STRATTON- Stratton Mountain School has named Elle (Ell-ee) Gilbert '12 their Mental Performance Specialist, pioneering a new role within the winter sports academy landscape.
"I am delighted to welcome Elle back to SMS," said Head of School Carson Thurber. "She has proven herself as a dedicated athlete and mentor, and I am thrilled that she will be helping our student-athletes create a strong mind-body connection both on and off the slopes."
Gilbert brings her strong athletic expertise to Stratton Mountain School after obtaining a B.A. in Psychology from Middlebury College and an M.A. in Sport and Performance Psychology from the University of Denver. As someone who struggled with chronic injury throughout her ski racing career, she is excited to become a new resource for SMS student-athletes.
"I consider myself lucky to have made it through four years of racing [at Middlebury]. It wasn't always easy, and the demons that I battled daily were huge," said Gilbert. "It wasn't just my body that was falling apart, and that was pretty obvious to me, but I didn't know how to communicate that I needed something that wasn't there."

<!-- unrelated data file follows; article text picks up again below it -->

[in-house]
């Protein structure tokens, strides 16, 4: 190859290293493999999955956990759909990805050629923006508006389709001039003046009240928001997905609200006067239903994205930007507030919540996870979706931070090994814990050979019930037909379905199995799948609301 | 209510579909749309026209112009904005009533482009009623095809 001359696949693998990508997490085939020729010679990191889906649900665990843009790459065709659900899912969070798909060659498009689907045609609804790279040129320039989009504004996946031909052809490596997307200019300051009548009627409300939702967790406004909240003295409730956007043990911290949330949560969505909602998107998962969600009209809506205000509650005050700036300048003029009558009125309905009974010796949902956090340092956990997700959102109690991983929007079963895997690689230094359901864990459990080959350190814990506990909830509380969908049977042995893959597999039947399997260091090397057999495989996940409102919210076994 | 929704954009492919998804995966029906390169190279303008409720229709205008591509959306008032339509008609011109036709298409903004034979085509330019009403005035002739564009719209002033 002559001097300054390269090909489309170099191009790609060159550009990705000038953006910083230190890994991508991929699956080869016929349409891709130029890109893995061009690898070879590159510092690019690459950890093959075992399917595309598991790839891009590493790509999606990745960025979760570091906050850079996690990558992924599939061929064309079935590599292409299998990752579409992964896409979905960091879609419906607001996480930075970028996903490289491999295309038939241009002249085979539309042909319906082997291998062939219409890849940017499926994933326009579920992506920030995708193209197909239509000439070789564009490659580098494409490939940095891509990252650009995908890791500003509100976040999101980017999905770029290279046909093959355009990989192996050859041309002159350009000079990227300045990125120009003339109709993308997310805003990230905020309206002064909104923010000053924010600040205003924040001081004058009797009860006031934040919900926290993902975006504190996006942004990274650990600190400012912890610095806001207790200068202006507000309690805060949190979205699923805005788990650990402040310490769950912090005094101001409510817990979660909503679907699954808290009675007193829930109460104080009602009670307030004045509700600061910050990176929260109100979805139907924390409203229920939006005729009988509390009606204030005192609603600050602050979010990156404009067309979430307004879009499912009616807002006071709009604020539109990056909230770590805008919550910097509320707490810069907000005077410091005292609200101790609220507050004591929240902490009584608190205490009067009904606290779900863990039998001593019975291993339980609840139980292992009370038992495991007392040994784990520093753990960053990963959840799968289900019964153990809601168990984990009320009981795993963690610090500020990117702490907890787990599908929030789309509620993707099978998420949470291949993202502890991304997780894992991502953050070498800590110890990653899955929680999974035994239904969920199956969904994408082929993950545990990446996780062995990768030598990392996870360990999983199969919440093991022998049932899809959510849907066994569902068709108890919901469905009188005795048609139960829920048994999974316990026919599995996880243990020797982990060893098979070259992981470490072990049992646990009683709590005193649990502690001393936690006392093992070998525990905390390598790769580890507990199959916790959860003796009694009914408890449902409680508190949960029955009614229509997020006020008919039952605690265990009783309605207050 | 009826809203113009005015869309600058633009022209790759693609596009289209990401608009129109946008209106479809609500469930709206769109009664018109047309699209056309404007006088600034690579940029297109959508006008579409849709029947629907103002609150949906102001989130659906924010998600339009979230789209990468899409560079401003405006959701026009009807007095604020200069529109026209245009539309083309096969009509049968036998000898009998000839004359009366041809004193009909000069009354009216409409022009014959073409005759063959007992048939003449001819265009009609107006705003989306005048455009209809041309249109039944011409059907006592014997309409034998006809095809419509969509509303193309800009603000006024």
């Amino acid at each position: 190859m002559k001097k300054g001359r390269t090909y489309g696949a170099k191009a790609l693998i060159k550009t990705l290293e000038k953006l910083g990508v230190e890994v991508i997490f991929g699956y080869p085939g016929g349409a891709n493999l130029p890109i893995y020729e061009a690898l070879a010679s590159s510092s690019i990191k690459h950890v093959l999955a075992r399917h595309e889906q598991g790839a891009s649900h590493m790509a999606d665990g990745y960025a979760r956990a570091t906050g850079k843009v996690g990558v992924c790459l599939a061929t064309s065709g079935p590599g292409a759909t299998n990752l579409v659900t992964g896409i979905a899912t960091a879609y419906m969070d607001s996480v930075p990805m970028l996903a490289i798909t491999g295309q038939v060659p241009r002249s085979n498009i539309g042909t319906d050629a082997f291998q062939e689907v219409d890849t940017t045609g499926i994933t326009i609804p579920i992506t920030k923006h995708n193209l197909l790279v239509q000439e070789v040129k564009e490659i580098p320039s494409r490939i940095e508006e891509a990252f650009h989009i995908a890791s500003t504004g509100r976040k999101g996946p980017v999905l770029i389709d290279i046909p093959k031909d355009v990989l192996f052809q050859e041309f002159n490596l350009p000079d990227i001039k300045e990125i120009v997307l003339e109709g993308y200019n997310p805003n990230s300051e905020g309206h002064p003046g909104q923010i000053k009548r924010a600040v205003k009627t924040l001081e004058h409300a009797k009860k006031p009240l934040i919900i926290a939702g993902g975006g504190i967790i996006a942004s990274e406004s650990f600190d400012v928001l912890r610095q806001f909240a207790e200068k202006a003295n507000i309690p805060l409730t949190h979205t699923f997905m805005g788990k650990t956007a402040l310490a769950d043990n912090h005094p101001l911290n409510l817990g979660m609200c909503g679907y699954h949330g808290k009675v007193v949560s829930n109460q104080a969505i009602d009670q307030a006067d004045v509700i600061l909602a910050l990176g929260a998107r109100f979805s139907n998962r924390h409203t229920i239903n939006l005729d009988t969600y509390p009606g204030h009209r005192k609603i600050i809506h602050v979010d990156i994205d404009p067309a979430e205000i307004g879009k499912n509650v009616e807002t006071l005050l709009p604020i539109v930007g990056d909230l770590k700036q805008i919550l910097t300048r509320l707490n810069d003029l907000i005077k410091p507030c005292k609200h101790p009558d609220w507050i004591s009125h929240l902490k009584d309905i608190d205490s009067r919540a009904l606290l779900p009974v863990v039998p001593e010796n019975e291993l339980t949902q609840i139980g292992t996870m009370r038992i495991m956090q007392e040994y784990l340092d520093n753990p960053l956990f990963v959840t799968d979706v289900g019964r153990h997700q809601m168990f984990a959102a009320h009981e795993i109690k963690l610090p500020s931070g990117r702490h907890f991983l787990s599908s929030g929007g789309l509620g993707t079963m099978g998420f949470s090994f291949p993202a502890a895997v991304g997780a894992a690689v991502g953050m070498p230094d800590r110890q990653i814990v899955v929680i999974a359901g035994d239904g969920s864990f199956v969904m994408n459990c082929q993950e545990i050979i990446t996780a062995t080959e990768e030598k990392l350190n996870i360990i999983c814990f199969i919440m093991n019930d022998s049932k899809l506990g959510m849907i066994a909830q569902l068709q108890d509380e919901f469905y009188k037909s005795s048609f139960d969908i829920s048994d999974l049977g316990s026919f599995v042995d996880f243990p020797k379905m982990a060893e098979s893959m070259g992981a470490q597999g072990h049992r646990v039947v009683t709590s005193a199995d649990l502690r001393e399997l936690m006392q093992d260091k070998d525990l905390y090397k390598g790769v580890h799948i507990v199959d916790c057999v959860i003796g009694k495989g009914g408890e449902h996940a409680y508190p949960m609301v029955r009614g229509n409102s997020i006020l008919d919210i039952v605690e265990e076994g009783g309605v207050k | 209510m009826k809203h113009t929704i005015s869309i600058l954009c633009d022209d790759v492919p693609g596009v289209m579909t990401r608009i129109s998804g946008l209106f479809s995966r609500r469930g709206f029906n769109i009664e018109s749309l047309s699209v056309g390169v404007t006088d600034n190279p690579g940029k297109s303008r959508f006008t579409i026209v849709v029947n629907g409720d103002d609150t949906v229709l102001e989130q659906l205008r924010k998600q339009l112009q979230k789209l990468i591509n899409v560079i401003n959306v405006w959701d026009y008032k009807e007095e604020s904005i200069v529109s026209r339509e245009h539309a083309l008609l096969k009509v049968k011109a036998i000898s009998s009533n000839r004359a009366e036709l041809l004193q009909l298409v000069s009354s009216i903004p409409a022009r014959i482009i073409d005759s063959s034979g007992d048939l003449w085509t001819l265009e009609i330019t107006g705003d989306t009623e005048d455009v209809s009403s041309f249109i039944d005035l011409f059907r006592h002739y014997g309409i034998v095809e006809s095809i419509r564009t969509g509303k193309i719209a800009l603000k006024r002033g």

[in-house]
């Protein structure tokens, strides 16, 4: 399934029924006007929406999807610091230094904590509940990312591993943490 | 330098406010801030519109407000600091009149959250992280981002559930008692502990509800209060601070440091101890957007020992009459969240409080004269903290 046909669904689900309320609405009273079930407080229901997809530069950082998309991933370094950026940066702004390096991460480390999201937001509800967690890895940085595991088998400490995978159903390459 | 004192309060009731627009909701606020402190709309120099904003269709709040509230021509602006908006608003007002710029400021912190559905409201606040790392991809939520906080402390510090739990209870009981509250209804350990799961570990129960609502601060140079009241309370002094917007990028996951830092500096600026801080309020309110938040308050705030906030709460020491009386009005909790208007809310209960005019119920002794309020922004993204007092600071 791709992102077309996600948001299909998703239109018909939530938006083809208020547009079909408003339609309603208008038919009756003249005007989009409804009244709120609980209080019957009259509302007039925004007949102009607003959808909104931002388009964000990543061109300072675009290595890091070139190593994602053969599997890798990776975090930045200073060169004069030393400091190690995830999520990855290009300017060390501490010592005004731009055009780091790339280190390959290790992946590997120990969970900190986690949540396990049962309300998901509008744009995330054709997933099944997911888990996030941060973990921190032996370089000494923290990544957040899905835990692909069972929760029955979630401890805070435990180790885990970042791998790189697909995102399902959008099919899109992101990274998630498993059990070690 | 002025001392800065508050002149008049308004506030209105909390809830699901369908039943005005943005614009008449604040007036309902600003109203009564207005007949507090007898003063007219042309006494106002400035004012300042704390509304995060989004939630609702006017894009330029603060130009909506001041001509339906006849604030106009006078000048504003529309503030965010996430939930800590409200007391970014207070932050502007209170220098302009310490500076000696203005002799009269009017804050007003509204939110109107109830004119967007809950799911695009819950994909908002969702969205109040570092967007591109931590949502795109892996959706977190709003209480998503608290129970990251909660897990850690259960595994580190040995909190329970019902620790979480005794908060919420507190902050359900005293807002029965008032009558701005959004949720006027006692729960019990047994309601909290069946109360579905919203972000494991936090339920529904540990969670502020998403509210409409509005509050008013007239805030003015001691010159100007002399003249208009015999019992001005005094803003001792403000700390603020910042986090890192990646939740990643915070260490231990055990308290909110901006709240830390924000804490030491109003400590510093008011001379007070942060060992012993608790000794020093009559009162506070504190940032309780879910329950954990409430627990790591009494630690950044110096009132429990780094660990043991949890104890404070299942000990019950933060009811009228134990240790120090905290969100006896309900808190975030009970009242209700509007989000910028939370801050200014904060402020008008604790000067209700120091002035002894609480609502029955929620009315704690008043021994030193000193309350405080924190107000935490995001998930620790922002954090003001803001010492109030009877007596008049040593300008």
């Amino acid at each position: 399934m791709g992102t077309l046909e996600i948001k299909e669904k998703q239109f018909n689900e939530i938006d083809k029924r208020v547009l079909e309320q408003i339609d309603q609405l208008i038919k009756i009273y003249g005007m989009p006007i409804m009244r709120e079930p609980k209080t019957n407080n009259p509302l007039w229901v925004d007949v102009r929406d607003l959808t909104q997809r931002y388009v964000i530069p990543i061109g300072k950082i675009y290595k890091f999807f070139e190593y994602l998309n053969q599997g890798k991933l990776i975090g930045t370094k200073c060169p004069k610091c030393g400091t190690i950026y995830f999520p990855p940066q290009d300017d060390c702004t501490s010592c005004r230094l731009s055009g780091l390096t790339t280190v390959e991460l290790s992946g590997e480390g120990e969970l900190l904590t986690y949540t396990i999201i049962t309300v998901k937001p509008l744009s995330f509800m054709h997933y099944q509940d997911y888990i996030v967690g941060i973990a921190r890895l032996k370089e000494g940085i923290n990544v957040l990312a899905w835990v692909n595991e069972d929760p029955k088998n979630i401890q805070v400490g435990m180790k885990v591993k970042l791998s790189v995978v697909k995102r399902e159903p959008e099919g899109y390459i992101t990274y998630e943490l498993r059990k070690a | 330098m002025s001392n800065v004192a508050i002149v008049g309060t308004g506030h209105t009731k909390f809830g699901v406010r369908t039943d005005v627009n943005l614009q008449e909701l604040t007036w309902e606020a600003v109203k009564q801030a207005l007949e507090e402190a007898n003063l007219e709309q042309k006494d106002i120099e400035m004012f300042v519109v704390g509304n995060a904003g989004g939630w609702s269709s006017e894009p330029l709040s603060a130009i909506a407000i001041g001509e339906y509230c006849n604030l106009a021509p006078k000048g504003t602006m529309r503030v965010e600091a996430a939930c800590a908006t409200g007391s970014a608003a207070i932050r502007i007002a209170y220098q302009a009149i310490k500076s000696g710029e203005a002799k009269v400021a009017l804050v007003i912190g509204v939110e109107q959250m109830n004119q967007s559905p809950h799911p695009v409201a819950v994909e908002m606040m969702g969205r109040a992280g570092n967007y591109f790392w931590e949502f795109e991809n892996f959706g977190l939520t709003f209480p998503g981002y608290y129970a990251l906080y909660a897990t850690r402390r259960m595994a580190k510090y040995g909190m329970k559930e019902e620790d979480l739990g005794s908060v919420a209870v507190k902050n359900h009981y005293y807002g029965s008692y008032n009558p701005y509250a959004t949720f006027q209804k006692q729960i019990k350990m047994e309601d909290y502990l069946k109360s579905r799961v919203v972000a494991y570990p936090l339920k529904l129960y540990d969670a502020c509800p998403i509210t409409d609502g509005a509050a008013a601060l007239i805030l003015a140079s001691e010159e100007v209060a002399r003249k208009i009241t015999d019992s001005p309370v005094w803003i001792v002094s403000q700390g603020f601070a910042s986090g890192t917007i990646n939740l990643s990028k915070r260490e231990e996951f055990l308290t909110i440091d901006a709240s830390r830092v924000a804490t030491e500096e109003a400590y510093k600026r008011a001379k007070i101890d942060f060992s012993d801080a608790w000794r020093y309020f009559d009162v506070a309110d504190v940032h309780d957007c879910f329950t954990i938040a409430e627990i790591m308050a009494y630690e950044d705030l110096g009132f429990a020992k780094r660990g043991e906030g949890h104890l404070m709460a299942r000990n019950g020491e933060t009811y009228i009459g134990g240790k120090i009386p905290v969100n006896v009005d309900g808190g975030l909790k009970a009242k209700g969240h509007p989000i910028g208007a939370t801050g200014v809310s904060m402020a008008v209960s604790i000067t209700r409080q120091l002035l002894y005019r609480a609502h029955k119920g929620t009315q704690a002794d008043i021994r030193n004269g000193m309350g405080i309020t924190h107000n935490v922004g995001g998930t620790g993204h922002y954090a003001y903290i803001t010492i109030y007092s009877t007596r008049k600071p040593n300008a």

As a fully integrated Mental Performance Specialist, Gilbert will be working across all five disciplines to foster a culture that prioritizes information sharing and open dialogue between athletes, parents, and coaches. Her ultimate goal is to bolster SMS student-athletes' cognitive flexibility, helping them develop the tools and skills necessary to reach their full potential in every sphere of life.
"Acknowledging the current reality of our world, it is more important than ever to prioritize holistic human development and wellbeing. I will honor the commitment each student-athlete has made to the pursuit of excellence by ensuring that our community has the resources and support they need to optimize their potential."
Gilbert will primarily utilize Acceptance Commitment Therapy (ACT), which focuses on values-driven behavior and teaches individuals how to create space between their thoughts or emotions and actions. She hopes to spend as much time with the students as possible to assist with the highs and lows of being a competitive athlete.
"One of the biggest misconceptions about psychological work is that it needs to be retrospective- 'I have a problem now help me fix it.' But my best work in this environment is going to be proactive, especially with athletes this age," continued Gilbert. "I want our student-athletes to learn and practice the best response in any given situation, ultimately giving them power over their decisions."
Gilbert continues to work with Thurber to create programming opportunities for the coaches, teams, and staff at SMS, and our community looks forward to her joining us full-time on August 17th.